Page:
Build an Initial Product a Small Group of Users Love

Common advice from the YC crowd (Paul Graham et al) is to build an initial product that a small group of users love. You’ll know that they love it because they tell all of their friends. The logic goes, unless you have built something someone loves, you will eventually fail.

From Startup Playbook by Sam Altman

  • Minimum Viable Testing

    Rather than spend months building an MVP, which might not work, you can test a startup idea incrementally. Minimum viable testing is when you create a real-life test of the riskiest assumptions you are making about an idea. If it fails a test, you can disqualify an idea or iterate on it. It can be done faster than building an MVP and give more confidence that your idea will work so you can skip the MVP and move directly to company building.

  • Willingness to Pay Should Be at the Core of Product Design

    The core thesis of Monetizing Innovation is that product failure is rooted in the failure to put the customer’s willingness to pay at the core of product design. Designing around the price—which measures value and priority—helps guide product design based on the customer. Companies often build the product and then do marketing and pricing, but that amounts to a leap of faith at best and a painful disconnect that leads to failure at worst.

  • When Things Are Going Well it Feels Like Users Are Pulling You

    When things are going poorly it feels like you are pushing your users. Sales are harder, finding new users is harder, etc. When things are going well it feels like users are pulling you. Users are driving you to get what they need, everything feels easier.

  • How to Do Great Work (Literature Notes)

    I read How to do great work by Paul Graham. It’s a collection of advice I’ve heard from various places. It sounds wise but it’s impossible to disprove. It leaves the practical parts of applying it to the real world up to the reader. Still, I find myself agreeing with pretty much all of it and it took me a very long time to learn these lessons.

  • A Minimum Remarkable Product Is Obviously Better

    People often get hung up on the ‘viable’ part of a minimum viable product (MVP) and tend to think of it as something that can be crappy. Framing how you are building the first revision of a product idea as a minimum remarkable product (MRP?) makes clear that it has to be obviously better than what’s currently out there or it will not get anyone’s attention.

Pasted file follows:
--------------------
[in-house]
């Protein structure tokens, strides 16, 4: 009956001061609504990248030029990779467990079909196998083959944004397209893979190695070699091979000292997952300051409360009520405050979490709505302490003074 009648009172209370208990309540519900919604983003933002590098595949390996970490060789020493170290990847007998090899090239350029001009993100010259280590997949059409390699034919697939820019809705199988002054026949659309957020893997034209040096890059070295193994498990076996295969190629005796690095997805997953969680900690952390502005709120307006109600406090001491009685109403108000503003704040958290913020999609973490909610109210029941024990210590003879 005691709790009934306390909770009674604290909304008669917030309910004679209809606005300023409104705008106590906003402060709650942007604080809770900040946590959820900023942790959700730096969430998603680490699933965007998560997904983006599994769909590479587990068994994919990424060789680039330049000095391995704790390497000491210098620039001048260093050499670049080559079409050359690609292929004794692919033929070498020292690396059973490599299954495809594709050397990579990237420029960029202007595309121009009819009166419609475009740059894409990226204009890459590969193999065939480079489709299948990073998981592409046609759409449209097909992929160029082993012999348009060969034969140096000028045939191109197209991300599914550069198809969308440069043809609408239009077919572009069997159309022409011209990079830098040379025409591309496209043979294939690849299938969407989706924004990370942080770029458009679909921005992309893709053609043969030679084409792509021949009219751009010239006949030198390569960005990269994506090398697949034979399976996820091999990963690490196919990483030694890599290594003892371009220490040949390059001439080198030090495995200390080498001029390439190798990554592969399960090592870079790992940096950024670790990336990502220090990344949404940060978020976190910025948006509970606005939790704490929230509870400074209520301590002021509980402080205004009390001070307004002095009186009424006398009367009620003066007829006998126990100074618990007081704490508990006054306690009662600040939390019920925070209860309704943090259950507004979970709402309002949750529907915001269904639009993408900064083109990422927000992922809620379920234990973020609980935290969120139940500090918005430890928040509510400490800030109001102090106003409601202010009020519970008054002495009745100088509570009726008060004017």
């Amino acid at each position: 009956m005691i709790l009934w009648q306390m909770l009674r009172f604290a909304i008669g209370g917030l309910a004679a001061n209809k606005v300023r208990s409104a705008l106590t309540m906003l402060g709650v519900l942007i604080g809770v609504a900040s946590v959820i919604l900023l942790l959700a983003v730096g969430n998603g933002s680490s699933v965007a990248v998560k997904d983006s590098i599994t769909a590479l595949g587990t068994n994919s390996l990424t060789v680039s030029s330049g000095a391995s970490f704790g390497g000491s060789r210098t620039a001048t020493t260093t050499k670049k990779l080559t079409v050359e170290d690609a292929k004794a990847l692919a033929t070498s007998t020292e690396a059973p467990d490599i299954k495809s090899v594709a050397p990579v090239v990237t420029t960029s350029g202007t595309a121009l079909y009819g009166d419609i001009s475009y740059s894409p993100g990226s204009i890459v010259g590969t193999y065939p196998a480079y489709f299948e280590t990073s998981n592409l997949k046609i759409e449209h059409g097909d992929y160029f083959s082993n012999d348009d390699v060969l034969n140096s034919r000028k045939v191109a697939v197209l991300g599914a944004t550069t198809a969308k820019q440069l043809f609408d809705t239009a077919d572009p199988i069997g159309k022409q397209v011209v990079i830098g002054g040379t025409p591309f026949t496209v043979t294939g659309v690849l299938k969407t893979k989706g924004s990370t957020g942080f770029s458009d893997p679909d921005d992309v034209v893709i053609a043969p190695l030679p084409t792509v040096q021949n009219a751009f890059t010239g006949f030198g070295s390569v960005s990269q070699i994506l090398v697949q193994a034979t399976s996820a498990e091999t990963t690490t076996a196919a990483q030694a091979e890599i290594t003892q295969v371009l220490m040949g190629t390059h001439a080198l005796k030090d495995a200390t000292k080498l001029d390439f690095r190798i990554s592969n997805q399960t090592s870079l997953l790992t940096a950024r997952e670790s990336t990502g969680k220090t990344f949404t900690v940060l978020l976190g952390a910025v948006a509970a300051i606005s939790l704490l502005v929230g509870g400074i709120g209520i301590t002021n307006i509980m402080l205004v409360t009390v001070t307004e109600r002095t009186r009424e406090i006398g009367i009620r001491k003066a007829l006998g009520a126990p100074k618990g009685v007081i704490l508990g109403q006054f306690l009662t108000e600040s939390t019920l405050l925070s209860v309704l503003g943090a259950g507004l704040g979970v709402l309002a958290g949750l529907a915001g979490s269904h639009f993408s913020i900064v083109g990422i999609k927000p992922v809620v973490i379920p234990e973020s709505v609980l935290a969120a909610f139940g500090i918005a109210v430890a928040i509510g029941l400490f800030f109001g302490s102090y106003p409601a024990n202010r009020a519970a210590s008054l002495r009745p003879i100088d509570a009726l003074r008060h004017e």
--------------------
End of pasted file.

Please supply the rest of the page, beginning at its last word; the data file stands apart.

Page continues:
• Permission to Build New Products Is Earned

    The right to build something new needs to be earned from existing customers. If they’re not happy with your core offering (most businesses start with a single product) they will worry that existing issues will make their way into the new product category. If people love your product they will naturally pull the company into other categories to solve more of their problems.

  • You Should Be Able to Get from Seed to Series a on Your Network Alone

    Most early founder-led sales will come from the founder’s personal network. Once you are bootstrapped with a few customers, you should also receive referrals from them (if you are not, that’s a signal that you don’t have something people love). For B2B startups charging high 5 figures, low 6 figures per installation, you should be able to close all of the sales you need (learning and adjusting along the way) to get from seed stage to raising your series A.

  • Make Contact With Reality

    One of the keys to building great products is to regularly make contact with reality. Ideas rarely survive first contact with users—what we think is good might be completely useless to an actual potential customer. Regular contact with reality insulates you from the illusion of explanatory depth.